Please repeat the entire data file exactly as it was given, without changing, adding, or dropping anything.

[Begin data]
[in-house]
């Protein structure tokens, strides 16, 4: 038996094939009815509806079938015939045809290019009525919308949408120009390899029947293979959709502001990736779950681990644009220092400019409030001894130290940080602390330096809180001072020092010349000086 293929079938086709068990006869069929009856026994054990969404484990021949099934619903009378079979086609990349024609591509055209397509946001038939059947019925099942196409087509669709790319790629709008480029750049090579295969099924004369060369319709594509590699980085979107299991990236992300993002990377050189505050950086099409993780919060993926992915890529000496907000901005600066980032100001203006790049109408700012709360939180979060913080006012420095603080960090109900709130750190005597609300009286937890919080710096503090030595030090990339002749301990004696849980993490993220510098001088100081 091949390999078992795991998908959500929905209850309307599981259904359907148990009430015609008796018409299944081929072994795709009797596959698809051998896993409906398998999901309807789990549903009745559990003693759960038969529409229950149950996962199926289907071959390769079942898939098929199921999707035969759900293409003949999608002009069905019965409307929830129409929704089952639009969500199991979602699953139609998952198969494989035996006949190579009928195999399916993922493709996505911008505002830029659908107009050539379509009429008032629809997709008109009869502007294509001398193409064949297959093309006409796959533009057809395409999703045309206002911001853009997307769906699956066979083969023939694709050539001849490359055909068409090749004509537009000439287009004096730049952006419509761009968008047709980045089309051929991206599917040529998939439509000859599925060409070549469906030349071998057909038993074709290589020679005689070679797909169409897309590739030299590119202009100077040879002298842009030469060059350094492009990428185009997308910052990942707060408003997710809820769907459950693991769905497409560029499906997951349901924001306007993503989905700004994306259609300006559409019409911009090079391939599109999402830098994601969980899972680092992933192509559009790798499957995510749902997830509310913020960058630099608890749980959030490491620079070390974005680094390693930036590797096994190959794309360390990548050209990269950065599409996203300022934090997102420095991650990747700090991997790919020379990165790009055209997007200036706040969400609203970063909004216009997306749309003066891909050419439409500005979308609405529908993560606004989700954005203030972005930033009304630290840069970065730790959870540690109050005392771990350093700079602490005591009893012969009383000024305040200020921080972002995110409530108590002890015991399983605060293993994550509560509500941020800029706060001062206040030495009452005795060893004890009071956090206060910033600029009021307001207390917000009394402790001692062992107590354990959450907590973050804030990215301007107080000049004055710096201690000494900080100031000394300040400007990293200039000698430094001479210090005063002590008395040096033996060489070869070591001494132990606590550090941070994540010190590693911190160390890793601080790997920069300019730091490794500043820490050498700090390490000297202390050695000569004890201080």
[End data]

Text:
[in-house]
């Protein structure tokens, strides 16, 4: 038996094939009815509806079938015939045809290019009525919308949408120009390899029947293979959709502001990736779950681990644009220092400019409030001894130290940080602390330096809180001072020092010349000086 293929079938086709068990006869069929009856026994054990969404484990021949099934619903009378079979086609990349024609591509055209397509946001038939059947019925099942196409087509669709790319790629709008480029750049090579295969099924004369060369319709594509590699980085979107299991990236992300993002990377050189505050950086099409993780919060993926992915890529000496907000901005600066980032100001203006790049109408700012709360939180979060913080006012420095603080960090109900709130750190005597609300009286937890919080710096503090030595030090990339002749301990004696849980993490993220510098001088100081 091949390999078992795991998908959500929905209850309307599981259904359907148990009430015609008796018409299944081929072994795709009797596959698809051998896993409906398998999901309807789990549903009745559990003693759960038969529409229950149950996962199926289907071959390769079942898939098929199921999707035969759900293409003949999608002009069905019965409307929830129409929704089952639009969500199991979602699953139609998952198969494989035996006949190579009928195999399916993922493709996505911008505002830029659908107009050539379509009429008032629809997709008109009869502007294509001398193409064949297959093309006409796959533009057809395409999703045309206002911001853009997307769906699956066979083969023939694709050539001849490359055909068409090749004509537009000439287009004096730049952006419509761009968008047709980045089309051929991206599917040529998939439509000859599925060409070549469906030349071998057909038993074709290589020679005689070679797909169409897309590739030299590119202009100077040879002298842009030469060059350094492009990428185009997308910052990942707060408003997710809820769907459950693991769905497409560029499906997951349901924001306007993503989905700004994306259609300006559409019409911009090079391939599109999402830098994601969980899972680092992933192509559009790798499957995510749902997830509310913020960058630099608890749980959030490491620079070390974005680094390693930036590797096994190959794309360390990548050209990269950065599409996203300022934090997102420095991650990747700090991997790919020379990165790009055209997007200036706040969400609203970063909004216009997306749309003066891909050419439409500005979308609405529908993560606004989700954005203030972005930033009304630290840069970065730790959870540690109050005392771990350093700079602490005591009893012969009383000024305040200020921080972002995110409530108590002890015991399983605060293993994550509560509500941020800029706060001062206040030495009452005795060893004890009071956090206060910033600029009021307001207390917000009394402790001692062992107590354990959450907590973050804030990215301007107080000049004055710096201690000494900080100031000394300040400007990293200039000698430094001479210090005063002590008395040096033996060489070869070591001494132990606590550090941070994540010190590693911190160390890793601080790997920069300019730091490794500043820490050498700090390490000297202390050695000569004890201080």